Practical Masonry, Or, A Theoretical and Operative Treatise of Building: Containing a Scientific Account of Stones, Clays, Bricks, Mortars, Cements, Fireplaces, Furnaces, &c. : a Description of Their Component Parts, with the Manner of Preparing and Using Them; and the Fundamental Rules in Geometry, on Masonry and Stone-cutting, with Their Application to Practice : Illus. with Forty-four Copperplate Engravings

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B.B. Mussey, 1846 - Masonry - 192 pages

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Page 84 - To make a triangle of which the sides shall be equal to three given straight lines, but any two whatever of these must be greater than the third (20.
Page 57 - ... weight for weight, unless such gross powder be specifically as heavy as sand Sand may be cleansed from every softer, lighter, and less durable, matter, and from that part of the sand which is too fine, by various methods preferable in certain circumstances, to that which has been already described. Water may be found naturally free from fixable gas, selenite, or clay ; such water may, without any great inconvenience, be used in the place of the lime-water ; and water approaching this state will...
Page 82 - PROBLEM. To draw a straight line at right angles to a given straight line, from a given point in the same.
Page 190 - Radius, in geometry, is the semi-diameter of a circle, or a right line drawn from the centre to the circumference ; in mechanics, the spoke of a wheel.
Page 186 - In geometry is either length, breadth, or thickness. Diminution. A term expressing the gradual decrease of thickness in the upper part of a column. Dipteral. A term used by the ancients to express a temple with a double range of columns in each of its flanks.
Page 57 - Q qa wellwell-dried or burned animal fubftance may be ufed, inftead of bone-afh; and feveral earthy powders, efpecially the micaceous, and the metallic, and the elixated afhes of divers vegetables, whofe earth will not burn to lime, and the...
Page 24 - ... or even siliceous. When siliceous, the mineral often much resembles quartz. The texture of some sandstones is very close, while that of others is so loose and porous as to admit the passage of water. Sometimes, indeed, this rock is vesicular. Some varieties are so solid as to give fire with steel, while others are friable, and may be reduced to powder even by the fingers. Its fracture is always granular or earthy, although it may be at the same time conchoidal or splintery.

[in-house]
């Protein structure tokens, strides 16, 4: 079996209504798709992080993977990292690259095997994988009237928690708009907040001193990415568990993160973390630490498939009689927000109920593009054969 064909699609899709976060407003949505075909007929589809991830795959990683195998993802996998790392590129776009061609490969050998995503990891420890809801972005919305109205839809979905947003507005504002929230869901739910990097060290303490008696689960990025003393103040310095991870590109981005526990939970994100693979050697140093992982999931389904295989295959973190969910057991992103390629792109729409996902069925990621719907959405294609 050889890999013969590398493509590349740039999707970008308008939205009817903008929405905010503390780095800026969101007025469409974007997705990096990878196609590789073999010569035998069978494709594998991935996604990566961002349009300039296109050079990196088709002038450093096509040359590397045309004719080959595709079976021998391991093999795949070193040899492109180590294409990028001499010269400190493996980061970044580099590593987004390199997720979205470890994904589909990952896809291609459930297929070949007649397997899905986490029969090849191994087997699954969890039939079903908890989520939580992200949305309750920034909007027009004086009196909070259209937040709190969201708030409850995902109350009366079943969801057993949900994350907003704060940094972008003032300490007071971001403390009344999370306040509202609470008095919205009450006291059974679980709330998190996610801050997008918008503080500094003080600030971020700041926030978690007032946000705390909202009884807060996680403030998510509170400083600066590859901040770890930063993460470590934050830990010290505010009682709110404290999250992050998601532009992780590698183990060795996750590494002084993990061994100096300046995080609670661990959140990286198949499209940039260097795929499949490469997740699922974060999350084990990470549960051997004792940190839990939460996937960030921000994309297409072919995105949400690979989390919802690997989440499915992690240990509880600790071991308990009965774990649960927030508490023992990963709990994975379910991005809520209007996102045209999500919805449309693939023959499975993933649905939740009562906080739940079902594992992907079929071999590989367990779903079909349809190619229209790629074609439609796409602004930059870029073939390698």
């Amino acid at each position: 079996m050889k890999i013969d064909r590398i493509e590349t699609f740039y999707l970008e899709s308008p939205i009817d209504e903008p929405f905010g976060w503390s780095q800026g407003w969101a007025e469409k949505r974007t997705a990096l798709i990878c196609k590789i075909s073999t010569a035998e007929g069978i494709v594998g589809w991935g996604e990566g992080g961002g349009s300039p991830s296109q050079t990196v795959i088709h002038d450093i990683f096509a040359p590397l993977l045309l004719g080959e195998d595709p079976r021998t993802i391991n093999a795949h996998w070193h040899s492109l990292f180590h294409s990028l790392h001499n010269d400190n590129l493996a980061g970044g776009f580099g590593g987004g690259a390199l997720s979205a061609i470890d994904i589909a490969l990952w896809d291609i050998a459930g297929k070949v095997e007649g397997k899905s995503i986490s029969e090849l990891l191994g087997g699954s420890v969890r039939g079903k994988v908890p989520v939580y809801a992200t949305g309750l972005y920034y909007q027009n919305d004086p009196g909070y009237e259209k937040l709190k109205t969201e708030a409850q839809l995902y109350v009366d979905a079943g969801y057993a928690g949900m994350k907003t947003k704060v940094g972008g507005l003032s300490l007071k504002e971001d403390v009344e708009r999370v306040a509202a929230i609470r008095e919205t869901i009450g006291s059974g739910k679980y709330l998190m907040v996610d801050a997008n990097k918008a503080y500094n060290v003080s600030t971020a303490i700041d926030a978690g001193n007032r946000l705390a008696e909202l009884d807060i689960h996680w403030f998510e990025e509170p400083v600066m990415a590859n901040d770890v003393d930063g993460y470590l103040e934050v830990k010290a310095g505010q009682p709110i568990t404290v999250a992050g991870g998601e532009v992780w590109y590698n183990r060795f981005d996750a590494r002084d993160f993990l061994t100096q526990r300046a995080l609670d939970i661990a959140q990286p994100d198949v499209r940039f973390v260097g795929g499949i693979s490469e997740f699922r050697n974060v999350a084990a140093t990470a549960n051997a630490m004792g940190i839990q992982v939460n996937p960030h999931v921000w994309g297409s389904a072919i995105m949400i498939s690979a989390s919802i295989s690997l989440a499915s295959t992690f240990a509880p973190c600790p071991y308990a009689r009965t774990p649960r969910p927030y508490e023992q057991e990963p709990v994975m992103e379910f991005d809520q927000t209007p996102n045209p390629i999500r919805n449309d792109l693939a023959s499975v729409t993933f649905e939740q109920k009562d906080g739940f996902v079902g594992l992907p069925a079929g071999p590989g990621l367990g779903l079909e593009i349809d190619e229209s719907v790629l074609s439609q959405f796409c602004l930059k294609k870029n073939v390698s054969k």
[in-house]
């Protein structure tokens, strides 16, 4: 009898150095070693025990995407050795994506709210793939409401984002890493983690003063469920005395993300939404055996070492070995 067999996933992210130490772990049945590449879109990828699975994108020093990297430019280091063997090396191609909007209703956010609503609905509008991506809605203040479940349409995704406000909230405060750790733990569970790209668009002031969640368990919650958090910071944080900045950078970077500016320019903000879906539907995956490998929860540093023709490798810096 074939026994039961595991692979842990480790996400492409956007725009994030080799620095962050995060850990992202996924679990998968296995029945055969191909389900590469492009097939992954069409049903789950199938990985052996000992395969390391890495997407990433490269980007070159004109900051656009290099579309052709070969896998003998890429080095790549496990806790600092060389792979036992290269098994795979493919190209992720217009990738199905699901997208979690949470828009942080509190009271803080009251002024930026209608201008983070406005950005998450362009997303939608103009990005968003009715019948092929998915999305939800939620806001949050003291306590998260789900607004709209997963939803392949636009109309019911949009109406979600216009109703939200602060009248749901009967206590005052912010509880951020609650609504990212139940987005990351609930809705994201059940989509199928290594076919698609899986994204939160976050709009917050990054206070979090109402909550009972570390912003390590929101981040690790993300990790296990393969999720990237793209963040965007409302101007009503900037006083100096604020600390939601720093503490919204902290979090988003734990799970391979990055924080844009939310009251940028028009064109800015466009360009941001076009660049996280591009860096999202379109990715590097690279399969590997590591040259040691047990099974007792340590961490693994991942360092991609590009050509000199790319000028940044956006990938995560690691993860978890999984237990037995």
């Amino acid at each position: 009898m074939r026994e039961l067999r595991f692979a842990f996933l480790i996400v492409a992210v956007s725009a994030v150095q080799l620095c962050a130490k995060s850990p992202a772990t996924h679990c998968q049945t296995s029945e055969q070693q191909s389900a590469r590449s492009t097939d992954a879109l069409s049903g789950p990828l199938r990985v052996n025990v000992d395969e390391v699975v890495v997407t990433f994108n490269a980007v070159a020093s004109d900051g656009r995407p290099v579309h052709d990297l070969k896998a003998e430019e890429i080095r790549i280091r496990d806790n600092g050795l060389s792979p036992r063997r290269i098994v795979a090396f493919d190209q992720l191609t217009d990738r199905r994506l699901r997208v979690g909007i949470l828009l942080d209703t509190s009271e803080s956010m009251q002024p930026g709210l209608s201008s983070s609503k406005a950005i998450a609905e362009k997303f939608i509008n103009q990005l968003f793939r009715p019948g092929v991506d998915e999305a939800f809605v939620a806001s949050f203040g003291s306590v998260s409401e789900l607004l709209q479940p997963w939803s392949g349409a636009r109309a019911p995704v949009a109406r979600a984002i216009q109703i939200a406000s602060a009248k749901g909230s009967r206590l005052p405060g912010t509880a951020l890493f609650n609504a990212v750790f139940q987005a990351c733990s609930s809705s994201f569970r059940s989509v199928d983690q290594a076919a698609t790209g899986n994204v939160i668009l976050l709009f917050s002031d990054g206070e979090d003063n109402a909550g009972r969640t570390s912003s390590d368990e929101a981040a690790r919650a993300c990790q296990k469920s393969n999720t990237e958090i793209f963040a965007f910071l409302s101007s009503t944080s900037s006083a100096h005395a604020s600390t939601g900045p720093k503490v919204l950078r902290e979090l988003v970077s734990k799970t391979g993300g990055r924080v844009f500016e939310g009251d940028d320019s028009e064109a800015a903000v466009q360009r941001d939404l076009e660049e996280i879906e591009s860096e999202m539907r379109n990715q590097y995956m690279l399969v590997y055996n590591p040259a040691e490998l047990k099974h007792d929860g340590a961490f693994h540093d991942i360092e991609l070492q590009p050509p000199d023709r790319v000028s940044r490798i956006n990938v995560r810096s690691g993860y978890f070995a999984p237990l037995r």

Page 54 - ... sand, which thus subsides in the receptacle, be washed in clean streaming water through a finer sieve, so as to be further cleansed, and sorted into two parcels ; a coarser, which will remain in the sieve, which is to give passage to such grains of sand only as are less than one-thirtieth of an inch in diameter, and which is to be saved apart under the name of coarse sand ; and a finer, which will pass through the sieve and subside in the water, and which is to be saved apart under the name of...
Page 11 - A pencil dipped in the tinctures, will make the finest traces on the marble while cold, which, on the heating of it afterwards, either on sand, or in a baker's oven, will all sink very deep, and remain perfectly distinct in the stone. It is very easy to make the ground colour of the marble red or yellow by this means, and leave white veins in it. This is to be done by covering...
Page 55 - This may be called coarse-grained water cement, which is to be applied in building, pointing, plastering, stuccoing, or other work, as mortar and stucco generally are ; with this difference chiefly, that, as this cement is shorter than mortar, or common stucco, and dries sooner, it ought to be worked expeditiously in all cases ; and, in stuccoing, it ought to be laid on by sliding the trowel upwards on it. The materials used along with this cement in building, or the ground on which it is to be laid...

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